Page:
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Unity is strength

Success is in partnership and inclusion of all forces. A collaborative model to facilitate the integration and success of newcomers: From left to right: Superintendent Brad Ward; the president of AJFAS, Emmanuel Mulumba; Senator Claudette Tardif; AJFAS Director General Luketa M’Pindou and Stephen Mill, CIC Ministerial Representative. – Photo: Le Franco – Taking advantage of the presence of people gathered at Campus Saint-Jean to participate in the community forum “Strengthening the collaboration between the Correctional Service Canada and the Francophone ethnocultural communities”, the Alberta Youth-Family Alliance Society (AJFAS) has launched a booklet for immigrant families. Entitled “Book for Strengthening Harmony between Immigrant Communities and the Police Service“, this 15-page tool marks a new milestone in a series of initiatives put in place by AJFAS.

“If we are gathered here, it is for a cause in which we believe, that of the integration of immigrants. When these people arrive here, it is a new country, a new culture with which they are unfamiliar, “said the president of the organization, Emmanuel Mulumba. “To make it easier for them to land in their new lives, AJFAS has thought of creating a simple tool of useful information for newcomers to adjust their behavior to the Canadian reality,” he adds.

It was in the presence of the honorary president of the Caravan against Discrimination, Senator Claudette Tardif, that the launch took place. “The guide provides a comprehensive portrait of the role of the Edmonton Police Service and answers individuals’ questions about their rights and responsibilities,” says Senator Tardif. As pointed out by the latter, this tool could have a greater scope. “A better knowledge of ethnocultural communities by the police could bring the police service to a better understanding of the needs of these communities,” believes the Senator.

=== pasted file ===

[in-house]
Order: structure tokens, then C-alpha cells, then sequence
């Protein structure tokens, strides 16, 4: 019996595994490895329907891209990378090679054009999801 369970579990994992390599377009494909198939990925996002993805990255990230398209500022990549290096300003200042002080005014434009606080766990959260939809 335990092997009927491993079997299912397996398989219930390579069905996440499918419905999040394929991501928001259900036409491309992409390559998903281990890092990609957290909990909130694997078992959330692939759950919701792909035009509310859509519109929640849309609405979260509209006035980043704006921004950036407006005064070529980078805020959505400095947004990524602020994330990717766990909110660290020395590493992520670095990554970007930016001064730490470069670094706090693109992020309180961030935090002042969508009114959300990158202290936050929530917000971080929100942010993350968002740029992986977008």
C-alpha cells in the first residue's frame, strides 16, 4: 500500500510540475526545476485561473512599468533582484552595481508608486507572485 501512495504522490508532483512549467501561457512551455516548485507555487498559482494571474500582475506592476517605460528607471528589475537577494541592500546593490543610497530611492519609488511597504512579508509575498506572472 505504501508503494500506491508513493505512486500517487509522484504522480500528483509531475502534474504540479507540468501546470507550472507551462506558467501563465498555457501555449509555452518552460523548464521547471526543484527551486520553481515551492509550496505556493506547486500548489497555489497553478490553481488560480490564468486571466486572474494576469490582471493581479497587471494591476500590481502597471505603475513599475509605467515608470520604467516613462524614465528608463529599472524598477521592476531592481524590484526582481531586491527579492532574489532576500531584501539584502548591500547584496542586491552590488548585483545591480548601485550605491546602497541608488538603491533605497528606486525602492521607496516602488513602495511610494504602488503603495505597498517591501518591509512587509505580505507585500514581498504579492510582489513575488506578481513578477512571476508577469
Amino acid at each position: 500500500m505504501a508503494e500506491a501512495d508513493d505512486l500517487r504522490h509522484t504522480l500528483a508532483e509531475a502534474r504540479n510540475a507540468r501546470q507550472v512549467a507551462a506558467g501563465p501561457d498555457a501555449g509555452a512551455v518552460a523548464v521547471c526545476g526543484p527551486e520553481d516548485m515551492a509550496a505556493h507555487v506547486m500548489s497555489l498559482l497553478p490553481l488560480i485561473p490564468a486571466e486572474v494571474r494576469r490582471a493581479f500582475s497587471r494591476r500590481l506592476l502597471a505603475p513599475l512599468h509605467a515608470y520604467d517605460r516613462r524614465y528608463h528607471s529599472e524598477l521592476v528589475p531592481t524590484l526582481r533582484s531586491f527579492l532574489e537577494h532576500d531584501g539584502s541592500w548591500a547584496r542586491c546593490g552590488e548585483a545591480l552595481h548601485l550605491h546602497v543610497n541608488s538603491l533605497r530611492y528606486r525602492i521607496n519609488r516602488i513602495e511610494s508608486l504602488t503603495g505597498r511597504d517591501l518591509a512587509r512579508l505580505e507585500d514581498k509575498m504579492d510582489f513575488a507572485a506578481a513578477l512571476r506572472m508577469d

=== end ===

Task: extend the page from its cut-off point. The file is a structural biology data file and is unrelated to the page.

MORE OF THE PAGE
The representative of Edmonton Police Chief Brad Ward shares this view. “This tool is the direct result of a strong partnership. Beyond the shared vision that we share, the information found there is concise and easy to understand. This partnership with the Francophone community could mark the beginning of partnerships with other cultural communities in Edmonton, “says Ward. It was the funding from Citizenship and Immigration Canada (CIC) that made this project possible. “Hopefully, the development of this booklet will help newcomers better understand their rights and responsibilities in Canadian civil society,” says Stephen Mill, CIC’s Minister’s Representative.

On March 11, 2011, the “Together for the prevention of crime in our communities” roundtable was held at Campus Saint-Jean (CSJ). It was organized by the Alberta Family Youth Alliance (AJFAS) in collaboration with the Association of French Speaking Jurists of Alberta and the Research Group on Inter-Transculturality and Immigration. of the CSJ. Forty people participated in this event where the workshops were presented in French and English. The purpose of this roundtable was to enable community members, service providers and stakeholders to examine how services for youth involving firearms, street gangs, drug dealers and the criminal justice system can be better co-ordinated while discussing ways to address gaps in service delivery and to share best practices and promising models for this population. It is also important to address the issue by analyzing how each community organization could play a role in community crime prevention. The round table also gives members the opportunity to be informed, “said AJFAS Senior Coordinator Luketa M’Pindou.